It’s World Oceans Day: Book Uses Data to Increase Understanding

ocean

An e-book published to coincide with World Oceans Day today hopes to bring together researchers, government agencies, students, and technology to better the understanding of the world’s oceans.

“If the oceans need help, then the entire planet needs help,” said Dawn J. Wright, chief scientist at Esri and editor of the second edition of Ocean Solutions, Earth Solutions, a book aimed at compiling and bettering the data surrounding ocean research. The book contains the best papers presented at the annual Esri Ocean Geographic Information Systems (GIS) Forum.

OceansSolutions“This book provides numerous examples of what GIS can do and, more important, how to go about doing it,” said Jerry R. Schubel, president and CEO of the Aquarium of the Pacific in Long Beach, Calif., in the book’s afterword. GIS systems work by capturing, storing, and displaying different kinds of data on a map. As shown in the book, these systems can be incredibly helpful in understanding oceanic trends.

“They are our best means for intelligent mapping,” Wright said of GIS systems. She explained that though traditional mapping can be helpful, it is more important to have “a map that can actually do an analysis, that can actually figure out why the points and the lines are there, and express that ‘why’ in terms of a summary statistic or in terms of additional maps or additional graphics.”

The book is designed to appeal to both dedicated scientists and those that are simply interested in understanding marine research.

“The target audience is for those who have some experience with GIS and are looking for ways to use GIS to solve ocean problems,” Wright said. However, she hopes that people beyond GIS experts will take the time to better understand the research and its meaning. “We want the book to inspire everyone, and the chapters are written so that any reader can get the gist of what’s going on.”

The book seeks to inspire Federal and local government agencies that could have important data on ocean health and trends. One chapter, for example, focuses on work and research done by working with U.S. Navy data.

“I think one of the big emphases for the book is for people who are doing similar kinds of work, particularly in our U.S. government,” Wright said. “Let’s say a researcher in a government agency sees this chapter; they can say, ‘oh this looks like a good thing to do, and these authors have provided the Python computer scripts that we can use to convert data from our own robots into something similar.’ ”

The book also targets students who are interested in ocean data research, with Chapter 21 written by a group of undergraduate students who attached cameras to kites to observe atoll erosion.

“Another really important audience for this book is students, particularly college students and graduate students. And we’re very proud of the fact that Chapter 21 was written by undergraduate students at the University of Redlands,” Wright said. “This is totally something that other students can do for thesis projects or volunteer work.”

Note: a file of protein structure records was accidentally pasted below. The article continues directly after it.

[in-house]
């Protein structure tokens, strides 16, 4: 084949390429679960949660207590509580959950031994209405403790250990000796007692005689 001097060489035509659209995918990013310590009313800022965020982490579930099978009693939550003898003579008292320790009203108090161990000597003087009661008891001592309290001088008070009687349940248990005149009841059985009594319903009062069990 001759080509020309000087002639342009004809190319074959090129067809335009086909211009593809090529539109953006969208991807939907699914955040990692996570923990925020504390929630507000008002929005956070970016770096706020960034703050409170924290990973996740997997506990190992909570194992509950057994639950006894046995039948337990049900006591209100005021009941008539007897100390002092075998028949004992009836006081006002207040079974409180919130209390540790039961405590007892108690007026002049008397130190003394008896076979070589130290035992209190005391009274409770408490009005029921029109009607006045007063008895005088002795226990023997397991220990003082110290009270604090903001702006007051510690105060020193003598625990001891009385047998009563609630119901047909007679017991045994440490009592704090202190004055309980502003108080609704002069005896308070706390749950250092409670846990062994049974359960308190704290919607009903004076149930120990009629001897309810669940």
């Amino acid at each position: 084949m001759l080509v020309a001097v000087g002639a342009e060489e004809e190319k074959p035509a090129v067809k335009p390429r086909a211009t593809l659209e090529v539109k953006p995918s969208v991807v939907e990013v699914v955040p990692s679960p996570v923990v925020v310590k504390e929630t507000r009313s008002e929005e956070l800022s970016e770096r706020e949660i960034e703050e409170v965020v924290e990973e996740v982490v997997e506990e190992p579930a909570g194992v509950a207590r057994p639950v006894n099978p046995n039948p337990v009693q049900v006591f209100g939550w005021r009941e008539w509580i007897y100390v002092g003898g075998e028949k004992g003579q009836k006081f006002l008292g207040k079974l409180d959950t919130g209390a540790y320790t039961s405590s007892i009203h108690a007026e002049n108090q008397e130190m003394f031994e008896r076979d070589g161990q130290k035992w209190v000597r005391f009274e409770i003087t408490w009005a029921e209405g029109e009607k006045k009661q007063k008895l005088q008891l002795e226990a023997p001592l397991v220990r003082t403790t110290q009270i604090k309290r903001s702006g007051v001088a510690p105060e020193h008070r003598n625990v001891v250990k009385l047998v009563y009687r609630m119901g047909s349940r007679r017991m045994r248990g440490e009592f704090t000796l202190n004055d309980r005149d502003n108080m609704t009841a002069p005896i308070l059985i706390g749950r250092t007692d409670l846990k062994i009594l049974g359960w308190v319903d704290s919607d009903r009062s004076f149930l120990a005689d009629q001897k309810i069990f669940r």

Another chapter focused on the ability of “citizen scientists” to add to marine data by recording mammal sightings on phone apps. This group sourcing method adds to the data available and engages a wider audience of people in understanding of the world’s oceans.

“A lot of apps for your phone now have these kinds of observation/collection capabilities, so that if you see something, you can just press a button on your phone,” Wright explained. She believes that open, understandable data, such as mobile apps and the book itself, will be the future of ocean study technology.

“I see it being much more transparent to everyday people,” Wright said. “I think that is one of the mantras or one of the foci of this book. None of this research is unusual in terms of ‘it’s never been done before.’ There are many, many people who are doing very similar studies or similar kinds of research to what we have in this book. But a lot–I would say most–of that research is not understood unless you are a specialist in that particular area. And so this is the challenge right now with communicating science.”

Increased communication also poses the possibility of furthering study, as research projects can verify and piggyback off each others’ data.

“There will be a cycle of new studies. We hope that these existing studies lead to follow-up studies or give especially students and government agencies […] ideas for new projects. It’s also a good way to give them an outlet to publicize their research,” Wright said. To further this endeavor, purchase of the book also includes access to digital copies of the studies’ data sets

“The idea here is that these researchers are doing good science studies, like the group from NOAA [National Oceanic and Atmospheric Administration] that looked at fish and coral abundance in the Virgin Islands, and created a series of maps so that anyone who is interested in conserving or understanding and preserving fish and corals…they can actually work with this data.”

Wright also hopes that this available data may inspire the research that will make up the book’s next editions moving forward.

The print book will be available on June 20.

Jessie Bur
About Jessie Bur
Jessie Bur is a Staff Reporter for MeriTalk covering Cybersecurity, FedRAMP, GSA, Congress, Treasury, DOJ, NIST and Cloud Computing.
One Comment
  1. Anonymous | - Reply
    Access the book now at http://arcg.is/1PhxC3U and http://arcg.is/1UoDWbv . Thanks Jessie!

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